“Religion that God our Father considers pure and faultless is this: that you visit orphans and widows in their distress and keep yourself unstained by the world.” –James 1:27
This familiar verse shows up often on the letterhead of Christian mercy ministries or as the theme verse of conferences on social ministry. In its familiarity, it can lose its punch. But the injunction to “visit” the needy is rich and challenging, considering other uses of the word “visit” in Scripture.
For example, “visit” connotes the idea of imparting life. In I Samuel 2:21, God “visits” barren Hannah – and the result is that she is enabled to have five children. You’ll recall that God had graciously given Hannah the gift of a son, Samuel, whom she dedicated back to the Lord. God has more that He wants to do for barren Hannah, and so He “visits” her and she conceives. The visitation of God imparts life! In Luke 7:16, Jesus and the disciples have entered the town of Nain. A funeral procession is coming out of Nain – a young man has died, and is mourned by his widowed mother. Jesus looks upon this and, moved with compassion, tells the woman not to cry. Then He puts His hands on the coffin and commands, “Young man, I say to you, get up!” And sure enough – the coffin opens, the dead boy sits up, and the crowds “are filled with awe.” Then, Luke tells us, the crowd began shouting and praising God. And what did they say? “Surely God has visited us! Surely God has visited us!” They knew God had visited them because life was imparted to the dead.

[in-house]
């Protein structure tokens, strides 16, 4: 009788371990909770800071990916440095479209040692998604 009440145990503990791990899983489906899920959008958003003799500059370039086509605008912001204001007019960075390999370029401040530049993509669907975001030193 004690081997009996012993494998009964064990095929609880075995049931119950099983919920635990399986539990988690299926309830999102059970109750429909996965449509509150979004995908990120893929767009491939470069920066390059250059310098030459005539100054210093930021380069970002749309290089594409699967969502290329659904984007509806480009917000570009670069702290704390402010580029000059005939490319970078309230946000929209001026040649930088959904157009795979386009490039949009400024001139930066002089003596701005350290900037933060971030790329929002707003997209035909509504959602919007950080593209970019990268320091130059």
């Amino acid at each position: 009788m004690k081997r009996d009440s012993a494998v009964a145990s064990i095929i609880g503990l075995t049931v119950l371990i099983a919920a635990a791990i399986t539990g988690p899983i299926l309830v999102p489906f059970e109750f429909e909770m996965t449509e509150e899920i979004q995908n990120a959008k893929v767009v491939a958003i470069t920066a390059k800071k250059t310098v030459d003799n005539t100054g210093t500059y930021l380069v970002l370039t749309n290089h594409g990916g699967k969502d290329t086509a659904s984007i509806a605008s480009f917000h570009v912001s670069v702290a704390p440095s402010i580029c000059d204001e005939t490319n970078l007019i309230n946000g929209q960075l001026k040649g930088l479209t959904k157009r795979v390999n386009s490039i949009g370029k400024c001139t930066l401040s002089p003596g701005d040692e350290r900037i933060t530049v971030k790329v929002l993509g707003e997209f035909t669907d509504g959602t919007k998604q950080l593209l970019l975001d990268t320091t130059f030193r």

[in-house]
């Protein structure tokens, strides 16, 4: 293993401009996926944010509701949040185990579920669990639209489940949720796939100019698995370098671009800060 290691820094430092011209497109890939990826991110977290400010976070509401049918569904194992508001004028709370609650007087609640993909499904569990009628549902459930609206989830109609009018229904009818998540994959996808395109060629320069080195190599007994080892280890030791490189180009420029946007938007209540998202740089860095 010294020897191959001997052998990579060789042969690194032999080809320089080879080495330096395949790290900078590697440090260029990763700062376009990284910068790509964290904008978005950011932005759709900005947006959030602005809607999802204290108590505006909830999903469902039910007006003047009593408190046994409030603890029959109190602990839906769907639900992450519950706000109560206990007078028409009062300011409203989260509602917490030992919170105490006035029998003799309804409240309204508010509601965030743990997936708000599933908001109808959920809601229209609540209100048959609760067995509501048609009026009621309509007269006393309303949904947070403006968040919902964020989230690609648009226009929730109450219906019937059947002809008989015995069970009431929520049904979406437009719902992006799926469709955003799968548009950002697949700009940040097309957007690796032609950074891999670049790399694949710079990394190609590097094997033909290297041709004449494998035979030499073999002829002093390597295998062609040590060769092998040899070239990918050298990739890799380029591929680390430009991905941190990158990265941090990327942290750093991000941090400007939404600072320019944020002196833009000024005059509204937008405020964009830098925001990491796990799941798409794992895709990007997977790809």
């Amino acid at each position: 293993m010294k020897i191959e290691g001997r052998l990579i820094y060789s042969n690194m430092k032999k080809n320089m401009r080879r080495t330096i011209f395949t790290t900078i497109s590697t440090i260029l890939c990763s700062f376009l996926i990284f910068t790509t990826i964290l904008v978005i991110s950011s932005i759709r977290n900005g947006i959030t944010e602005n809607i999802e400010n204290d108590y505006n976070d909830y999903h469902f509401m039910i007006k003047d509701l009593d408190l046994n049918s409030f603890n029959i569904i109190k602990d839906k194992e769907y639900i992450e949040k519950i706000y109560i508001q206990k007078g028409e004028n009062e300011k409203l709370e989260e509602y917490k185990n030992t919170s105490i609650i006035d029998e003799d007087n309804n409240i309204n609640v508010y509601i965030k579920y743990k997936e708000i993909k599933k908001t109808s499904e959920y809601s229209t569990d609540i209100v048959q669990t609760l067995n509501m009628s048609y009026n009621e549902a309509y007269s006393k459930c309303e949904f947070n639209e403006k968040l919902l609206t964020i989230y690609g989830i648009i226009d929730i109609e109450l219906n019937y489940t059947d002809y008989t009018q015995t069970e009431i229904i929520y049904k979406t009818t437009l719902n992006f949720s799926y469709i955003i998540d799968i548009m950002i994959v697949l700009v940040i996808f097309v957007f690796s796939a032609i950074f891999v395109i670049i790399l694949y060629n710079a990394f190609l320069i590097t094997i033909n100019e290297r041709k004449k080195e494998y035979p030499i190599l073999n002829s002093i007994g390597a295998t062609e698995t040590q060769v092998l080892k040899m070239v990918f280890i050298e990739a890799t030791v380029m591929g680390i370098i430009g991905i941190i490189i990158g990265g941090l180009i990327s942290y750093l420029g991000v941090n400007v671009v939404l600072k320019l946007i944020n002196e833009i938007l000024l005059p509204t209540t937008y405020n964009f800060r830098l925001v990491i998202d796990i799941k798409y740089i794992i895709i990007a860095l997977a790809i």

This suggests that our “visiting” of orphans and widows in their distress involves a ministry among them that imparts life. It mustn’t be limited to providing them merely with commodities. We are to share our own lives and invite them to taste of Christ’s life. We are to pray for fullness in the places where they are empty. Where they experience deadness, our ministry aims to quicken. Where they experience barrenness, our ministry helps them connect to Jesus and experience fruitfulness. He is the life-giver to all who are destitute, empty, dead and barren.
For Further Thought…
- During your time in the community thus far, is there a particular person or family that you have met that sticks out in your mind? Why?
- Think of a time in your own life when you were lonely, weak or poor. What were your feelings during this season? Was there a person who imparted life to you during that time?
- Have you seen or heard a positive story about the impact that FH staff and volunteers have had when visiting with community members?
- How can you use your team’s remaining time in the community to impart life to those who are forgotten, vulnerable and oppressed?